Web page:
Monday, 9 February 2009

Lina - Morning Star

This lovely young Lady was discovered and highlighted by the wonderful Ex-Motown supreme, Steve McKeever, back in 2005 on his Hidden Beach imprint. Lina’s “Inner Beauty Movement” won a lot of praise in the Modern Soul circle at the time, and I am doubly sure that the same praise will be heaped on this, her follow-up album (as opposed to her 2005 compilation set.) As with the previous album, “Morning Star” aims at a more youthful market and tends to be firmly rooted in the edgier, urban soul tradition of late. I must say that this style often leaves me colder than a snowman’s naughty bits but Lina has a vocal style that transcends this ephemeral idiom, and her songwriting and delivery is more apparent to the serious listener than many others. For me this is a far more accessible and memorable album than her debut CD. I rate at least 5 songs as being worthwhile amongst the routine sampled urban street / Hip Hop material, and I suspect that those of you who are far less of a dinosaur than I will appreciate a few more to boot! Track 5 is where the tracks of interest really start. “Feel The Love” is aimed at the stepping market, and the clapping beat is not at all dissimilar from the brilliant “Step In The Name Of Love (Remix)” from R Kelly’s must-have “Chocolate Factory” album. This is, similarly, a bouncy, feel-good ditty and also comes with a rap from someone called Dre, and his smooth rap is not at all hard on the ear and not out of character with this groove. Usually I foam at the mouth when rap pops up, so rest assured this is not bad!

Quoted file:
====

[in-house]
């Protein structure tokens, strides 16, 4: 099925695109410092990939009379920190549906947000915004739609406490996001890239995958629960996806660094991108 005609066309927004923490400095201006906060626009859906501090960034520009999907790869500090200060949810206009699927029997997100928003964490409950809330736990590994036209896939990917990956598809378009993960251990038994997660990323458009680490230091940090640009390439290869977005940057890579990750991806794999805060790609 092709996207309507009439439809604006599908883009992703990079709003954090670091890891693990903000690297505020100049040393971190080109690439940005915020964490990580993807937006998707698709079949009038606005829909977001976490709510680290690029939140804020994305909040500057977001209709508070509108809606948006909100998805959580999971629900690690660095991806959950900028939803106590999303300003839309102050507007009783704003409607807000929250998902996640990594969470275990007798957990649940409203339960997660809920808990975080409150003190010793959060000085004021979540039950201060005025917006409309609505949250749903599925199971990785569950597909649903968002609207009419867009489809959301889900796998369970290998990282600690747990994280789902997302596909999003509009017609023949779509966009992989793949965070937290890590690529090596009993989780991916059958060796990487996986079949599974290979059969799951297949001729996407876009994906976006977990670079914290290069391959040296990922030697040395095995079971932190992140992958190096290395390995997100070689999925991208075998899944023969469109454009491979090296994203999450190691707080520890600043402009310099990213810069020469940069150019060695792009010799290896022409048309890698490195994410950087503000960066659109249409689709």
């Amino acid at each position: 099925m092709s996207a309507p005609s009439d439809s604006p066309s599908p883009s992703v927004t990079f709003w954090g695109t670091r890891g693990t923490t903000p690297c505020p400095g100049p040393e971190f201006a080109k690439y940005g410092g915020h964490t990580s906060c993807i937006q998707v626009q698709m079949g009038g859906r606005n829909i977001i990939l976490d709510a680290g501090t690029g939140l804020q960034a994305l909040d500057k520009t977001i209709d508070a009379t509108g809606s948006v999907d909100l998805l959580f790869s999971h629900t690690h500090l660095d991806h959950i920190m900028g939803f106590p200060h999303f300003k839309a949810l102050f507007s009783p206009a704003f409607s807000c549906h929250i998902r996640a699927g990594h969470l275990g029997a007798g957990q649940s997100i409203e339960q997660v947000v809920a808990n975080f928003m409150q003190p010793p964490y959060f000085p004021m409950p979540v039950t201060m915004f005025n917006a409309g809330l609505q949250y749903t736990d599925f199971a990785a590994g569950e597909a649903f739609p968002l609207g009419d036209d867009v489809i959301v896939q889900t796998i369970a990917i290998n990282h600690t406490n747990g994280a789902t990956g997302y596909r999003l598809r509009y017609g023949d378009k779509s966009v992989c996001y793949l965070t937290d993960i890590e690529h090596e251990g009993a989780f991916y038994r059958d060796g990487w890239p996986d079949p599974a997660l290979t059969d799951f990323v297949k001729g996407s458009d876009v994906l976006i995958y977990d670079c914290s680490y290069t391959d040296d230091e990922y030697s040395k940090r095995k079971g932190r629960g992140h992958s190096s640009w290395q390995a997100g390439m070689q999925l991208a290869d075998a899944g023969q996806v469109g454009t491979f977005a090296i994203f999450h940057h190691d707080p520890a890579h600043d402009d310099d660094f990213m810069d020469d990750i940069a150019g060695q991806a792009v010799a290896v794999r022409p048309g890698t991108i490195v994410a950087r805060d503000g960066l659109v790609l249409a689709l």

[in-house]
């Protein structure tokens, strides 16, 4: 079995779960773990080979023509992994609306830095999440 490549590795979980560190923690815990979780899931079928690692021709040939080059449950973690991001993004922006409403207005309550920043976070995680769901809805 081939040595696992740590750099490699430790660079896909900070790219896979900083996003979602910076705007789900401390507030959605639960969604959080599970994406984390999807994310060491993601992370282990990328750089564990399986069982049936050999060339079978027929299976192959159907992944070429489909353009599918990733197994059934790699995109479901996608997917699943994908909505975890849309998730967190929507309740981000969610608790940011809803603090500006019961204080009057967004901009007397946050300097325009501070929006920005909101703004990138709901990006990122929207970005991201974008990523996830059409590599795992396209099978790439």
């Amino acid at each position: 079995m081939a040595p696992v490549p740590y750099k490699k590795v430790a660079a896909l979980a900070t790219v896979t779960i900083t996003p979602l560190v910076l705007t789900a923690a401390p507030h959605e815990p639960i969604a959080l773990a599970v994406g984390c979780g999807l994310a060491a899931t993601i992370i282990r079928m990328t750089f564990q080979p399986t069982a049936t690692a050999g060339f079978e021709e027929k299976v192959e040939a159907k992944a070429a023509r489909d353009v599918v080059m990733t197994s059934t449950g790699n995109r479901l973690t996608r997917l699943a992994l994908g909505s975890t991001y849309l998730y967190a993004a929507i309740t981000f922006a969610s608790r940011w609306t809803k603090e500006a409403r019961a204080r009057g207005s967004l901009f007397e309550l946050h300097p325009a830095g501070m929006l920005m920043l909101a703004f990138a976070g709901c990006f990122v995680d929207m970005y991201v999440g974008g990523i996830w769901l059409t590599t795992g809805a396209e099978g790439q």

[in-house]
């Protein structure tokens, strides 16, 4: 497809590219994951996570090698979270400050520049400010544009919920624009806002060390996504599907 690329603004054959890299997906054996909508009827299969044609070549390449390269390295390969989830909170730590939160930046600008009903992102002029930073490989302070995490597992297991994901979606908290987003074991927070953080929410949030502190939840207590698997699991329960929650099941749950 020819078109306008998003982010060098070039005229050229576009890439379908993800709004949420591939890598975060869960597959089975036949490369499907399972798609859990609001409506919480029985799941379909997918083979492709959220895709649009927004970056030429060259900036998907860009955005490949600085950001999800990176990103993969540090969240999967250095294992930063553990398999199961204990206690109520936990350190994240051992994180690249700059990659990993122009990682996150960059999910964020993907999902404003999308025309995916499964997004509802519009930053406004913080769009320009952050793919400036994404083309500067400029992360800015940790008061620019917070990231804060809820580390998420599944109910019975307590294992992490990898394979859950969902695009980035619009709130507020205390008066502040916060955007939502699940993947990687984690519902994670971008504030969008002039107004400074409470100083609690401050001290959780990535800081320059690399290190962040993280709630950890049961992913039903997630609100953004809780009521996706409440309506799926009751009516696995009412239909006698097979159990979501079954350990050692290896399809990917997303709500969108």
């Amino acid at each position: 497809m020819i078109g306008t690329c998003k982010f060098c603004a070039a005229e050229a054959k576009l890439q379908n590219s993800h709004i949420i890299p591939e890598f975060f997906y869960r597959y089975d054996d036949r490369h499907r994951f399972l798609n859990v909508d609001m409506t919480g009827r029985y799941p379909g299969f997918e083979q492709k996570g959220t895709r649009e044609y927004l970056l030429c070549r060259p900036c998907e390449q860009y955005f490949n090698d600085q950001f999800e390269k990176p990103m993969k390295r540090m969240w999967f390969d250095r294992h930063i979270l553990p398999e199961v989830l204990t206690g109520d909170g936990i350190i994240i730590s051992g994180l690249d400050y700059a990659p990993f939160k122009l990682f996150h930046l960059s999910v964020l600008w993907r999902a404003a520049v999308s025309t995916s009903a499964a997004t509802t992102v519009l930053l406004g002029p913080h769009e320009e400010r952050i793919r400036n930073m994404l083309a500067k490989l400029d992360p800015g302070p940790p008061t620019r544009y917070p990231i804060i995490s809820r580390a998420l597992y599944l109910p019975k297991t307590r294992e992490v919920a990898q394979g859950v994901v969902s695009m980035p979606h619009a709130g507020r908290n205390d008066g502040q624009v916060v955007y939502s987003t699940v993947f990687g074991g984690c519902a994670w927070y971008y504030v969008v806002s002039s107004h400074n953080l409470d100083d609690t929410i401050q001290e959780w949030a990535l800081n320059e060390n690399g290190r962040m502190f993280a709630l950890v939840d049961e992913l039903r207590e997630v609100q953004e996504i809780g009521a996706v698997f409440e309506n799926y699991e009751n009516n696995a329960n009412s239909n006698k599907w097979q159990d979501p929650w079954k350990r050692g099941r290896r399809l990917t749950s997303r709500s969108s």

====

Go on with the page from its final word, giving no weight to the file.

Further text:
The brassy, funky “Between Us” hits us very much like the recent Kool & The Gang knock, “Steppin’ Into Love”. The funky keys, guitar licks and beefy bassline are perfect to Lina’s very sweet, smooth vocal. This is great stuff, as is the interesting and refreshing “Everyday” where vocally I hear echoes of Grenique or even Erykah Badu before her voice became too nasally and parodaic. Again, the horns blow, the shaky beat impresses and the synth in the background pulls everything together. The drunk, off-key guitar almost has Outkast’s “Prototype” feel to it. The traditional sassy soul of “Get It Right” harks back to Shirley Brown or even Millie Jackson, but the vocals are smoother, and definitely a LOT sexier! Another classic feel is achieved in the ‘live’ sounding “Change”, resplendent with Southern guitar and piano, crowd affects. Lina seriously sings on here with real sexiness and conviction. She is worth far more than the street songs that she dabbles with. It is as an adult, not a child that real R&B succeeds and Lina is more than proof of the pudding.

Barry Towler

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